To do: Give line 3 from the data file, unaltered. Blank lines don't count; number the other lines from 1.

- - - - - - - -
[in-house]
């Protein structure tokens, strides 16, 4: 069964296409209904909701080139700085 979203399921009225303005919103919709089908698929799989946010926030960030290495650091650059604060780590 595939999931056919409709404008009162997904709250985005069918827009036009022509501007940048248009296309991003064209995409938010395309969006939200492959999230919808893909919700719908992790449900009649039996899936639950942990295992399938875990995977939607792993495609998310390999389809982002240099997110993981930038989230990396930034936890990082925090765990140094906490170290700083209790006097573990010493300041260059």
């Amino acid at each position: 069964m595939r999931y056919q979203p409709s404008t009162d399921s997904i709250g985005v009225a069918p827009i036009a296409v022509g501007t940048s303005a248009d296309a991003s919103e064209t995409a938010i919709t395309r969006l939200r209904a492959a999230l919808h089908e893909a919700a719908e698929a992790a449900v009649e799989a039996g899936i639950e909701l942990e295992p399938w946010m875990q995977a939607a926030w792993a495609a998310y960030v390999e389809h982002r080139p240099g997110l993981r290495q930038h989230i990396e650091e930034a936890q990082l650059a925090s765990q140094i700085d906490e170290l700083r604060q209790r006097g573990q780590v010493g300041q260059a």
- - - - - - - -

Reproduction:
């Amino acid at each position: 069964m595939r999931y056919q979203p409709s404008t009162d399921s997904i709250g985005v009225a069918p827009i036009a296409v022509g501007t940048s303005a248009d296309a991003s919103e064209t995409a938010i919709t395309r969006l939200r209904a492959a999230l919808h089908e893909a919700a719908e698929a992790a449900v009649e799989a039996g899936i639950e909701l942990e295992p399938w946010m875990q995977a939607a926030w792993a495609a998310y960030v390999e389809h982002r080139p240099g997110l993981r290495q930038h989230i990396e650091e930034a936890q990082l650059a925090s765990q140094i700085d906490e170290l700083r604060q209790r006097g573990q780590v010493g300041q260059a």